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BRIEF REPORT Top

Knowledge on hydroxychloroquine prescription and attitude toward its use in COVID-19 – A survey-based study among doctors Highly accessed article p. 194
TP Afra, NA Uvais, Anuradha Bishnoi, Edavalath Sukesh, Salin Eliyas, NA Bishurul Hafi, T Muhammed Razmi
DOI:10.4103/injr.injr_184_20  
Background: The use of hydroxychloroquine (HCQ) in COVID-19 had garnered enormous media attention. There were conflicting reports as well as unscientific opinion pieces in the scientific literature also. This study was planned to assess the knowledge, attitude, and practice of health-care professionals regarding HCQ. Methods: An online survey was created with 8 knowledge-based questions (n = 2 fact-based [each scoring 1], n = 6 guideline-based [each scoring 2]), and 6 attitude-based questions, and distribution among a target population of doctors was done using Google™ forms. Results: Of 115 respondents, the majority considered HCQ a safe drug (86.1%) and were in favor of its usage in COVID-19 trials (81.7%) or health-care/contact prophylaxis (60.9%) but against its use as a mass prophylactic agent (80.9%). Contrary to the published guidelines/recommendations, 80% and 55.7% of respondents opined for routine cardiac and glucose-6-phosphate dehydrogenase evaluations before prescribing HCQ. Those who were dealing with COVID-19 patients directly (n = 41) had significantly lower knowledge score compared to the others (6.37 vs. 7.72, P = 0.007). They had significantly lesser awareness for the baseline tests recommended (97.6% vs. 77.0%, P = 0.003). A significantly higher number of these physicians opposed the use of HCQ in clinical trials (26.82% vs. 8.1%, P = 0.027) and health-care/contact prophylaxis (41.5% vs. 16.2%, P = 0.008). Conclusion: Sparse and speedily gathered information on HCQ can influence the practicing doctors, especially those involved directly in COVID-19 patient care, but less familiar with the prescription of this time-tested drug. Possibly, this has a bearing on the counseling of the patients requiring HCQ for non-COVID-19 indications and formulation of new guidelines.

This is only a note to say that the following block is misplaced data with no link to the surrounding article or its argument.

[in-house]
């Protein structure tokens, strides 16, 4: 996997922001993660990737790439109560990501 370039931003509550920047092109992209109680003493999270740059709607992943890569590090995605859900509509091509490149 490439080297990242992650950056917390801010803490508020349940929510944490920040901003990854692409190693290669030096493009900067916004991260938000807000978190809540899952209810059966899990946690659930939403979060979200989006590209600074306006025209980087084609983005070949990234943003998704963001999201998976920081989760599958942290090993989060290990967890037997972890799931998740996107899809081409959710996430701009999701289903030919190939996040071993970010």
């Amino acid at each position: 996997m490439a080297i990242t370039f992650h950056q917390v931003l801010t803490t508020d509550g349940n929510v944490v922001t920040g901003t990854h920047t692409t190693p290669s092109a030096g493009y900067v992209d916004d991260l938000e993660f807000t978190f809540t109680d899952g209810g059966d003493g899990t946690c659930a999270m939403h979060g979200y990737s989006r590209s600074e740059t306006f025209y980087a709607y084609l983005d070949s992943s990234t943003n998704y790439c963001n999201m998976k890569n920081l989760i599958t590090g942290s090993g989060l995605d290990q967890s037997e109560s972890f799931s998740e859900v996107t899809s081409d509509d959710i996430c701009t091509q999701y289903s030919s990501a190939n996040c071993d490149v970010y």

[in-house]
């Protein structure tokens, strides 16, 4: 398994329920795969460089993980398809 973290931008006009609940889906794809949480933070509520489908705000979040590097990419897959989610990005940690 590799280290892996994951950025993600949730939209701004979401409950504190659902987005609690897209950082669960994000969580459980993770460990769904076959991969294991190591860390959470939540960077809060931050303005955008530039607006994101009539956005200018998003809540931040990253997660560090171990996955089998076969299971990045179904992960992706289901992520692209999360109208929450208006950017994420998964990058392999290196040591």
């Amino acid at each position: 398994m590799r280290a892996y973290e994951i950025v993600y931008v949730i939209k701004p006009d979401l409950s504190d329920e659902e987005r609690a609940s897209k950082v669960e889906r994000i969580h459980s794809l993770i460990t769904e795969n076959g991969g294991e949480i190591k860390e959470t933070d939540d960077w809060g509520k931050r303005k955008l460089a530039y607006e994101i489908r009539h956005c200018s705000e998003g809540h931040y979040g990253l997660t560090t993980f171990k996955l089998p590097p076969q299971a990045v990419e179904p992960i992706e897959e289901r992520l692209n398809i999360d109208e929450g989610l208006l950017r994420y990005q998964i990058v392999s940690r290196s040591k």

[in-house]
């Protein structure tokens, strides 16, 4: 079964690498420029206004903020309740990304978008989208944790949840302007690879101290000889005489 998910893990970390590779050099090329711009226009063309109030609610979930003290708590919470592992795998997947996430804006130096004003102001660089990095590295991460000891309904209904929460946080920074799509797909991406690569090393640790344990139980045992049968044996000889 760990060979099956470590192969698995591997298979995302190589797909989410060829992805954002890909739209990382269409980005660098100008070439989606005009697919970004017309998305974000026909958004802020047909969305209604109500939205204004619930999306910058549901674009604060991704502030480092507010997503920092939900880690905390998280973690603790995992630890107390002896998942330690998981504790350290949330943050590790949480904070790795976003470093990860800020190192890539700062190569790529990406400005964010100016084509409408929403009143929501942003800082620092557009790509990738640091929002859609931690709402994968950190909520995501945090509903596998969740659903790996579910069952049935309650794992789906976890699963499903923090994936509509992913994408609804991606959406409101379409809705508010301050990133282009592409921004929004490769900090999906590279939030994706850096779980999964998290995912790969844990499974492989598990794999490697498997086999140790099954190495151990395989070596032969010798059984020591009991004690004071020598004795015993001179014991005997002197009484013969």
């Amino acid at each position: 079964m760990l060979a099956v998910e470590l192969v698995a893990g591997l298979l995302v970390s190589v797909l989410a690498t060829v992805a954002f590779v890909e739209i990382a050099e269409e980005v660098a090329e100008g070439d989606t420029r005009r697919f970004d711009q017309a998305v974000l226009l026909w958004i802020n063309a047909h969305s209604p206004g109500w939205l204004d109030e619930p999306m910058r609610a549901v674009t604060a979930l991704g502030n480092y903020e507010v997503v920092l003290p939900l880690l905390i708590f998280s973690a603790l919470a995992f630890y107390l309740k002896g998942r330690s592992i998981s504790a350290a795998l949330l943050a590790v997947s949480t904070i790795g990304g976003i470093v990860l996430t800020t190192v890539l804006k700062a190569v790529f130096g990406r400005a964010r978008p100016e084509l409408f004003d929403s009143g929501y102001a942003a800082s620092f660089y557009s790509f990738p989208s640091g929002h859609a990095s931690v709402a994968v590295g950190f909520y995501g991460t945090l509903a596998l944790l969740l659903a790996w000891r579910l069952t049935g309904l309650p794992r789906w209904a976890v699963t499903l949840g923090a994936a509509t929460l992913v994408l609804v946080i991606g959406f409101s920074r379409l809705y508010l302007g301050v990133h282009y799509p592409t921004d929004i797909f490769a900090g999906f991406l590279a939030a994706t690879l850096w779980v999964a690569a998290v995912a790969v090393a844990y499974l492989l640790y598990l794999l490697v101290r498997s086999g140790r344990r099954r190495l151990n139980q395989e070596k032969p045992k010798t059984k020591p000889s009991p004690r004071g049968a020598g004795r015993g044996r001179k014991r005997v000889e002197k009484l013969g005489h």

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Psychological impact of coronavirus disease 2019 pandemic on patients with rheumatological disorders: A web-based cross-sectional multicentric survey p. 200